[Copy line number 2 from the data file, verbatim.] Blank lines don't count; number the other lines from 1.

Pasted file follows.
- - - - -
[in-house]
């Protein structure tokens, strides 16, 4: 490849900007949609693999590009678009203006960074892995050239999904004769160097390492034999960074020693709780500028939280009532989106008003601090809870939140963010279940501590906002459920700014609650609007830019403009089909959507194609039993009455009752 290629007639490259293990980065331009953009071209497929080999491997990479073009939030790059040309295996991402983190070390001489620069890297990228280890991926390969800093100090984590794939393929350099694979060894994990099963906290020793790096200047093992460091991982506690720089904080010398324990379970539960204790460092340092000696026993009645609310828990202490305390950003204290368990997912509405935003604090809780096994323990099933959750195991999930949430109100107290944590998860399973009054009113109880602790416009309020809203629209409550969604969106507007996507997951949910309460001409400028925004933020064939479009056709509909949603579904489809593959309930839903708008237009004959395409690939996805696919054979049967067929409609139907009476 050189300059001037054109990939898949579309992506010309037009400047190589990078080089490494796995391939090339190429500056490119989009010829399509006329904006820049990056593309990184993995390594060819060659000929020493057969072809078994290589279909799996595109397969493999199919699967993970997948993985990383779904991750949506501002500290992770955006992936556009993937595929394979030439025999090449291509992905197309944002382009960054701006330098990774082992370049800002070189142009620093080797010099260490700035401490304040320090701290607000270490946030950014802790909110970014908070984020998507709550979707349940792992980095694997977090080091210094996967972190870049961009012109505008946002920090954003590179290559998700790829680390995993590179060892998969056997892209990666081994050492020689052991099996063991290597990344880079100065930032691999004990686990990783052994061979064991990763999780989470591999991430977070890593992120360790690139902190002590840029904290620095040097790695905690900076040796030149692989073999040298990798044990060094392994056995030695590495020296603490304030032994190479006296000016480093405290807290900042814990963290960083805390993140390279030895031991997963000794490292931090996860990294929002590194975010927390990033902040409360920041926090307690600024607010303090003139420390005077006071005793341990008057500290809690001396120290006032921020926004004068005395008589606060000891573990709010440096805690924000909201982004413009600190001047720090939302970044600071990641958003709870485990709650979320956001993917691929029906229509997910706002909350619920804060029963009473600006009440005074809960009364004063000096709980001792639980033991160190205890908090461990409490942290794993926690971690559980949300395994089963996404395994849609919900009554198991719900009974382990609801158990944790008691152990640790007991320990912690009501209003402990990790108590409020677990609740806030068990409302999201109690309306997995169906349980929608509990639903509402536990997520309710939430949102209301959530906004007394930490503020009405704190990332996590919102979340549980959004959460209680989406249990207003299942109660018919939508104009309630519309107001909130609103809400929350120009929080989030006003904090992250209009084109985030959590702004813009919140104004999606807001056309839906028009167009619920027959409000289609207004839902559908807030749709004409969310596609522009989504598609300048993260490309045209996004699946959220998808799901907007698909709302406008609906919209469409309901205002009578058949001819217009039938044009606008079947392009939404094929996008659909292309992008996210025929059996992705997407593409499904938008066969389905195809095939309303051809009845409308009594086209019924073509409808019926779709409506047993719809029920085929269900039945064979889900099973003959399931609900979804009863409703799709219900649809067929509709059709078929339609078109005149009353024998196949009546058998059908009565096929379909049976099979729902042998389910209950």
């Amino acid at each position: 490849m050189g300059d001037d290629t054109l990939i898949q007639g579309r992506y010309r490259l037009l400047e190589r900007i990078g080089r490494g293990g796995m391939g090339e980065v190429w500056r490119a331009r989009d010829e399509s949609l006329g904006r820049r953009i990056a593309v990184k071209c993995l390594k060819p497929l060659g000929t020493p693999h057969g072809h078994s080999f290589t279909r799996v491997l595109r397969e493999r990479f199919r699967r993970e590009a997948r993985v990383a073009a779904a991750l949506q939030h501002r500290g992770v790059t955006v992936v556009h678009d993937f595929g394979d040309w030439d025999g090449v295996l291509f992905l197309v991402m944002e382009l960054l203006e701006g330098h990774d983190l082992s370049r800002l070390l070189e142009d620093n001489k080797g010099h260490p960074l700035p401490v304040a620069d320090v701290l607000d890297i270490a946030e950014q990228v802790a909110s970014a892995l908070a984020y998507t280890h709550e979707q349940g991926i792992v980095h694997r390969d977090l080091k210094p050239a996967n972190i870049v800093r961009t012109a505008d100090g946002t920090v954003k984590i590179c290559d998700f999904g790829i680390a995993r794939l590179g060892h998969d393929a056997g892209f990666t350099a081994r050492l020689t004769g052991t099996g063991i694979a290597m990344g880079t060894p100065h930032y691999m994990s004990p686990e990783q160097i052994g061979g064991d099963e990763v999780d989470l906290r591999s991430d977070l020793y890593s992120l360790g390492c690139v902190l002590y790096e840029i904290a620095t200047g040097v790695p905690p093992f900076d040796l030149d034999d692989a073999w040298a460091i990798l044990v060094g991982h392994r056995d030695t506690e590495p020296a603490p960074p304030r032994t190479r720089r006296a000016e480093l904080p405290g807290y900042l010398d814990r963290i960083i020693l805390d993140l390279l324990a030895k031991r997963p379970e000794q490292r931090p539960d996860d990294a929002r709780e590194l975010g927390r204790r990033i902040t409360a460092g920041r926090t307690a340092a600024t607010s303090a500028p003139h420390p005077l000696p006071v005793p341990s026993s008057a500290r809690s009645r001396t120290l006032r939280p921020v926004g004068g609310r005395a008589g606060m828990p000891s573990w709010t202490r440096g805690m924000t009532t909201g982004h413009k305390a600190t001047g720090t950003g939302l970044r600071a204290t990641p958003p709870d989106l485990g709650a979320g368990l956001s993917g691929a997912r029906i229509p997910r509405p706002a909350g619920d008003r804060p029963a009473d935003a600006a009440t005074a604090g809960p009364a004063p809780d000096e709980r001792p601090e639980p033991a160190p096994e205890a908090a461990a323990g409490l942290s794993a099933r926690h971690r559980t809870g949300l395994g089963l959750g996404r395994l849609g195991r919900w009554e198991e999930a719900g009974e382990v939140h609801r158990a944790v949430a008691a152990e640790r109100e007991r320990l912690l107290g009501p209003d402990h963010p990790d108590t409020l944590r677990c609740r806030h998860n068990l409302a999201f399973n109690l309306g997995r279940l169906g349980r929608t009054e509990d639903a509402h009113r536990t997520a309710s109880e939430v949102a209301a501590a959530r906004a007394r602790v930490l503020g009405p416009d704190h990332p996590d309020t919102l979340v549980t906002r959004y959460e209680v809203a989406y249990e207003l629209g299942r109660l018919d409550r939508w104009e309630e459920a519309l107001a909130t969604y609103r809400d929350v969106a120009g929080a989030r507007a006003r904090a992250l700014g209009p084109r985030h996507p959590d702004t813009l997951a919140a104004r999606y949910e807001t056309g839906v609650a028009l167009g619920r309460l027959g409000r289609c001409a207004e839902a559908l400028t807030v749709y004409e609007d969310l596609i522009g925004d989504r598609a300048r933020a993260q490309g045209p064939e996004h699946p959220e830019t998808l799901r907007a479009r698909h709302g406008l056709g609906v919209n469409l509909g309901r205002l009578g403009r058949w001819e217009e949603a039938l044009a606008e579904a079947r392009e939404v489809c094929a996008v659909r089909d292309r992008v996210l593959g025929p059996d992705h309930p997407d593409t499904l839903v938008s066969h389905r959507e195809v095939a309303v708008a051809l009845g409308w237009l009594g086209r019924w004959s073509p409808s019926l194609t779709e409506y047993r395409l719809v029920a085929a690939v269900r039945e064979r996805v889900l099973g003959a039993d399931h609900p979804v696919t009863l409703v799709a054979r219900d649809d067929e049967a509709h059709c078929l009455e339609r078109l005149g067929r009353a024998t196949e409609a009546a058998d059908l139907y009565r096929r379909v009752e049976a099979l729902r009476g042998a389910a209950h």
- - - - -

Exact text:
């Protein structure tokens, strides 16, 4: 490849900007949609693999590009678009203006960074892995050239999904004769160097390492034999960074020693709780500028939280009532989106008003601090809870939140963010279940501590906002459920700014609650609007830019403009089909959507194609039993009455009752 290629007639490259293990980065331009953009071209497929080999491997990479073009939030790059040309295996991402983190070390001489620069890297990228280890991926390969800093100090984590794939393929350099694979060894994990099963906290020793790096200047093992460091991982506690720089904080010398324990379970539960204790460092340092000696026993009645609310828990202490305390950003204290368990997912509405935003604090809780096994323990099933959750195991999930949430109100107290944590998860399973009054009113109880602790416009309020809203629209409550969604969106507007996507997951949910309460001409400028925004933020064939479009056709509909949603579904489809593959309930839903708008237009004959395409690939996805696919054979049967067929409609139907009476 050189300059001037054109990939898949579309992506010309037009400047190589990078080089490494796995391939090339190429500056490119989009010829399509006329904006820049990056593309990184993995390594060819060659000929020493057969072809078994290589279909799996595109397969493999199919699967993970997948993985990383779904991750949506501002500290992770955006992936556009993937595929394979030439025999090449291509992905197309944002382009960054701006330098990774082992370049800002070189142009620093080797010099260490700035401490304040320090701290607000270490946030950014802790909110970014908070984020998507709550979707349940792992980095694997977090080091210094996967972190870049961009012109505008946002920090954003590179290559998700790829680390995993590179060892998969056997892209990666081994050492020689052991099996063991290597990344880079100065930032691999004990686990990783052994061979064991990763999780989470591999991430977070890593992120360790690139902190002590840029904290620095040097790695905690900076040796030149692989073999040298990798044990060094392994056995030695590495020296603490304030032994190479006296000016480093405290807290900042814990963290960083805390993140390279030895031991997963000794490292931090996860990294929002590194975010927390990033902040409360920041926090307690600024607010303090003139420390005077006071005793341990008057500290809690001396120290006032921020926004004068005395008589606060000891573990709010440096805690924000909201982004413009600190001047720090939302970044600071990641958003709870485990709650979320956001993917691929029906229509997910706002909350619920804060029963009473600006009440005074809960009364004063000096709980001792639980033991160190205890908090461990409490942290794993926690971690559980949300395994089963996404395994849609919900009554198991719900009974382990609801158990944790008691152990640790007991320990912690009501209003402990990790108590409020677990609740806030068990409302999201109690309306997995169906349980929608509990639903509402536990997520309710939430949102209301959530906004007394930490503020009405704190990332996590919102979340549980959004959460209680989406249990207003299942109660018919939508104009309630519309107001909130609103809400929350120009929080989030006003904090992250209009084109985030959590702004813009919140104004999606807001056309839906028009167009619920027959409000289609207004839902559908807030749709004409969310596609522009989504598609300048993260490309045209996004699946959220998808799901907007698909709302406008609906919209469409309901205002009578058949001819217009039938044009606008079947392009939404094929996008659909292309992008996210025929059996992705997407593409499904938008066969389905195809095939309303051809009845409308009594086209019924073509409808019926779709409506047993719809029920085929269900039945064979889900099973003959399931609900979804009863409703799709219900649809067929509709059709078929339609078109005149009353024998196949009546058998059908009565096929379909049976099979729902042998389910209950």